GB GB1179 AB-AB/772
Newscutting of a report of the death of Adolph Brodsky
- 1929 (Creation)
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Adolph Brodsky was born in 1851 in Taganrog on the Sea of Azov. At the age of not quite five, he began to play the violin and later became a pupil of Hellmesberger at the Vienna Conservatoire. In 1880 he married Anna Tskadowska in Sebastopol in the Crimea. The following year Brodsky became the first person to play the Tchaikovsky Violin Concerto, declared unplayable by Leopold Auer to whom the original dedication was made. From 1883 to 1891 Brodsky taught at the Leipzig Conservatoire and established the Brodsky Quartet. In October 1891 Adolph and Anna Brodsky sailed for New York . After a very strenuous three years as concertmaster and soloist with the New York Symphony Orchestra under Walter Damrosch, Brodsky decided to return to Europe. When in Berlin, Adolph Brodsky received a letter from Sir Charles Hallé inviting him to teach at the recently founded Royal Manchester College of Music and to lead the Hallé Orchestra. Although Brodsky received offers of work from St. Petersburg, Berlin and Cologne and despite his wife's misgivings, Brodsky accepted the Manchester post. Within weeks of Brodsky's arrival in Manchester in 1895, Hallé died and Brodsky took over as principal of the College, a position which he held until his death in 1929.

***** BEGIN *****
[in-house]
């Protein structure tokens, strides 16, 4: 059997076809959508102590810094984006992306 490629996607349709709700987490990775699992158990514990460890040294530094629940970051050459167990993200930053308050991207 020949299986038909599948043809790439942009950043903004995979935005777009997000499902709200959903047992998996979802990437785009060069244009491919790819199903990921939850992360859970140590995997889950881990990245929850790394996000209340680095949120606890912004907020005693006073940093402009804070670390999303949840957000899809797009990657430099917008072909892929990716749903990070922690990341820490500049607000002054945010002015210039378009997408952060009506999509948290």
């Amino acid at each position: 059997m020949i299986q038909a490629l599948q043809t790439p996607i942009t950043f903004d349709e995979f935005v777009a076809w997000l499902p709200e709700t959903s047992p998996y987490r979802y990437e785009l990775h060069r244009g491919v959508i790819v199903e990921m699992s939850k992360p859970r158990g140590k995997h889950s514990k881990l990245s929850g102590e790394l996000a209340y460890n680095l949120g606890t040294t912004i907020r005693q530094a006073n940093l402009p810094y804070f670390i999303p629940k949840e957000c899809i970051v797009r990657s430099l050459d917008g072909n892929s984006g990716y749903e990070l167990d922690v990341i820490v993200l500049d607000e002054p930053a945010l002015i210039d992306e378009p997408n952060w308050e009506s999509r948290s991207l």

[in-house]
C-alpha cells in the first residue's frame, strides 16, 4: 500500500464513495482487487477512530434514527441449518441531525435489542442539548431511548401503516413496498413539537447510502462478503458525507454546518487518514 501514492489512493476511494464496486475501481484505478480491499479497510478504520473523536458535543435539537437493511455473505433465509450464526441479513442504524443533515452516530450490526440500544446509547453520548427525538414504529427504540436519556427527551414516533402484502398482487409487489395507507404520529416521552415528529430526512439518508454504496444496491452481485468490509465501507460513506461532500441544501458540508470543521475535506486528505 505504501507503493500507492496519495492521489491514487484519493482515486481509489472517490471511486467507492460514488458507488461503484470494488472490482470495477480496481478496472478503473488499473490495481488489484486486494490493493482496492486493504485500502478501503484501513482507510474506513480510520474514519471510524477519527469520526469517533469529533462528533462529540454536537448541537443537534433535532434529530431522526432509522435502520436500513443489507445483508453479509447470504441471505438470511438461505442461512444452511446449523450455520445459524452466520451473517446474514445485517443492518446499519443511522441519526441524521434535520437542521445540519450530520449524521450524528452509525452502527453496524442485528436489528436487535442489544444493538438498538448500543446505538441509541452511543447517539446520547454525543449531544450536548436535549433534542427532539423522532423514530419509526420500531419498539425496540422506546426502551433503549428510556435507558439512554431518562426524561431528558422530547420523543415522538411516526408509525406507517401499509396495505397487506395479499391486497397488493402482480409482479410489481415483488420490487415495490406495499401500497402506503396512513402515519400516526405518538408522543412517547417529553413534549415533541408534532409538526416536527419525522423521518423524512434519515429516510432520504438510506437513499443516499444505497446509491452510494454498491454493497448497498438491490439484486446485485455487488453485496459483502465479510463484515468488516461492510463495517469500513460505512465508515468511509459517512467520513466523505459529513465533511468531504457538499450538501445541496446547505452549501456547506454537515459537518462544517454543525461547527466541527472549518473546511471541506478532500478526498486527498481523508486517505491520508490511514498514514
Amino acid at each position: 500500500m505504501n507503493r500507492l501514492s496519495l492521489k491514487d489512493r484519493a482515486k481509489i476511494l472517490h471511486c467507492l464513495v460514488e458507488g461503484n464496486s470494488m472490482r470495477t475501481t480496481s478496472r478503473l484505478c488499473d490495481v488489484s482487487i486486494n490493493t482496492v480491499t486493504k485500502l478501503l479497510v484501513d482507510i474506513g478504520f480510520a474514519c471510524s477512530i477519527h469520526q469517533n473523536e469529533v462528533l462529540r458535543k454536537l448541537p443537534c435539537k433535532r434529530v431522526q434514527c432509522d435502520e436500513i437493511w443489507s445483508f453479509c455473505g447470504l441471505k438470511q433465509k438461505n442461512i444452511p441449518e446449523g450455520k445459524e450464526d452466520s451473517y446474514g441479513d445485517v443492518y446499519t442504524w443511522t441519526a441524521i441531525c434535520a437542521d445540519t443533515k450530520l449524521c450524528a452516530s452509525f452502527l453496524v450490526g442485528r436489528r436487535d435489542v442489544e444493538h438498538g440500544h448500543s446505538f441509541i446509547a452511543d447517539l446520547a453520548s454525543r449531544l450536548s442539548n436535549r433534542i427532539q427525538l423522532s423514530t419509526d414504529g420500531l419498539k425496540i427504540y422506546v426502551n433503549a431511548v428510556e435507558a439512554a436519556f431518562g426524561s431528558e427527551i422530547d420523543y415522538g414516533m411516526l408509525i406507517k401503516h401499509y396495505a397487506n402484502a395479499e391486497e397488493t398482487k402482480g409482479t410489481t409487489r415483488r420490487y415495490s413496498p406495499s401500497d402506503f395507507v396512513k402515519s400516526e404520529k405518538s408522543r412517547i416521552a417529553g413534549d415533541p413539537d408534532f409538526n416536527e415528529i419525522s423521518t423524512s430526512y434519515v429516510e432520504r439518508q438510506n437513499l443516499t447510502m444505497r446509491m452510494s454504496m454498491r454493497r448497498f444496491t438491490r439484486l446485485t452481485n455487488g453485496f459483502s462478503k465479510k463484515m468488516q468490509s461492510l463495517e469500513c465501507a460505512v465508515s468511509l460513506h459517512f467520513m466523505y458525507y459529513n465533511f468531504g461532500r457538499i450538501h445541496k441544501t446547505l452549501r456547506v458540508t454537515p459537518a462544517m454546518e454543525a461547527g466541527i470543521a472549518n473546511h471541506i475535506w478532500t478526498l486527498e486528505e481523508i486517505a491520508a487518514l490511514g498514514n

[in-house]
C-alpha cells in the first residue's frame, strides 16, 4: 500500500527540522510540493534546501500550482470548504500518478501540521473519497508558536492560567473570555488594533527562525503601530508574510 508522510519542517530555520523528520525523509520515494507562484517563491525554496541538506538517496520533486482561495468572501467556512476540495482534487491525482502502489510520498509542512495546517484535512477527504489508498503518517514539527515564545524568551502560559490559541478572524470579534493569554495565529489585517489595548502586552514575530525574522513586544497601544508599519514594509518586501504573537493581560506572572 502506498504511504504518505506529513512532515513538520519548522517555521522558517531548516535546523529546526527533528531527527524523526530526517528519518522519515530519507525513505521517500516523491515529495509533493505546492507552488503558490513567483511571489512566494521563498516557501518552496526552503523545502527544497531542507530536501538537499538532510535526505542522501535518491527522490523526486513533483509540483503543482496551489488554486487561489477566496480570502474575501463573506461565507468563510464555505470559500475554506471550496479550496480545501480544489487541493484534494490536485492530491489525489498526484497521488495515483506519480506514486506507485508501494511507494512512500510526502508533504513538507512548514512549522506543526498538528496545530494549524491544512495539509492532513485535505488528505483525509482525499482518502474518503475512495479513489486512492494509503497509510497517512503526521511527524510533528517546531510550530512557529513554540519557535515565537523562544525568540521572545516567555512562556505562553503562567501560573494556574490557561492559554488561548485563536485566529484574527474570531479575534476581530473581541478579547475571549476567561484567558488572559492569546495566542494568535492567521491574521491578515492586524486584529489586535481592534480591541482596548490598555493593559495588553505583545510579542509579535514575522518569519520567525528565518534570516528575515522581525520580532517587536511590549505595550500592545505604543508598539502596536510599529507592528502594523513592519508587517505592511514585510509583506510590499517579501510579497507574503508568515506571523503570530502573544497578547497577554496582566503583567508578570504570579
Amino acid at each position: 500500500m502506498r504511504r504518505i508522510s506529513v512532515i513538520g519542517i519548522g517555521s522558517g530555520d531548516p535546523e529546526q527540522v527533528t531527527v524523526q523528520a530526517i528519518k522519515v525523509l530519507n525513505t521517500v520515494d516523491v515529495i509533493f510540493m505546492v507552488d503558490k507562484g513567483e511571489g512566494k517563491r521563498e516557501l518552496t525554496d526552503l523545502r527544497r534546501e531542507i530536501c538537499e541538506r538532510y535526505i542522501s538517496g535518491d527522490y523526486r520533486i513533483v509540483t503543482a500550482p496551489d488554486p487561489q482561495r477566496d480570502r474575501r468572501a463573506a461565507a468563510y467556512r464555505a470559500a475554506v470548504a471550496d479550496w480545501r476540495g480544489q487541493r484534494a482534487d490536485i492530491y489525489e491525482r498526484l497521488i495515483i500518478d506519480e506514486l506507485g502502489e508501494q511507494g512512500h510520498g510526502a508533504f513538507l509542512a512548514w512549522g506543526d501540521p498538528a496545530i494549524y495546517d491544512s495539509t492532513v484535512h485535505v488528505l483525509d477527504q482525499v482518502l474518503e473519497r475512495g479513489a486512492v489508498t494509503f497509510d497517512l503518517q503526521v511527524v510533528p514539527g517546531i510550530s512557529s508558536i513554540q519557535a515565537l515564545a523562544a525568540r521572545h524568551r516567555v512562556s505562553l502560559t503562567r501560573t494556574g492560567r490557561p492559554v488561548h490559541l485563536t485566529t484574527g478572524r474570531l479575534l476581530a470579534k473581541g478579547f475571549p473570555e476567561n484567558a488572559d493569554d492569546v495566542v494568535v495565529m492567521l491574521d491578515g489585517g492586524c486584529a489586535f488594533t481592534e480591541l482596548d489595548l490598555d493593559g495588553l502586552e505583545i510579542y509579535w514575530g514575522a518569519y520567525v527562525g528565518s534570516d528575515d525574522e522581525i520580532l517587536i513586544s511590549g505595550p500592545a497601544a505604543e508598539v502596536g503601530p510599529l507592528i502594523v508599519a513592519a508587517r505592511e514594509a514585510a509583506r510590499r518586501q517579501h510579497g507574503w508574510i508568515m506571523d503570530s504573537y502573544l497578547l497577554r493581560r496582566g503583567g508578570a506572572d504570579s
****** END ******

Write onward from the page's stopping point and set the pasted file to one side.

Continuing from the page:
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This report of Brodsky's death has been cut from a local newspaper. It mentions that Brodsky died in a Manchester nursing home. He had had an operation on Christmas Day and another a couple of days before his death, which had been successful but he died from heart failure.
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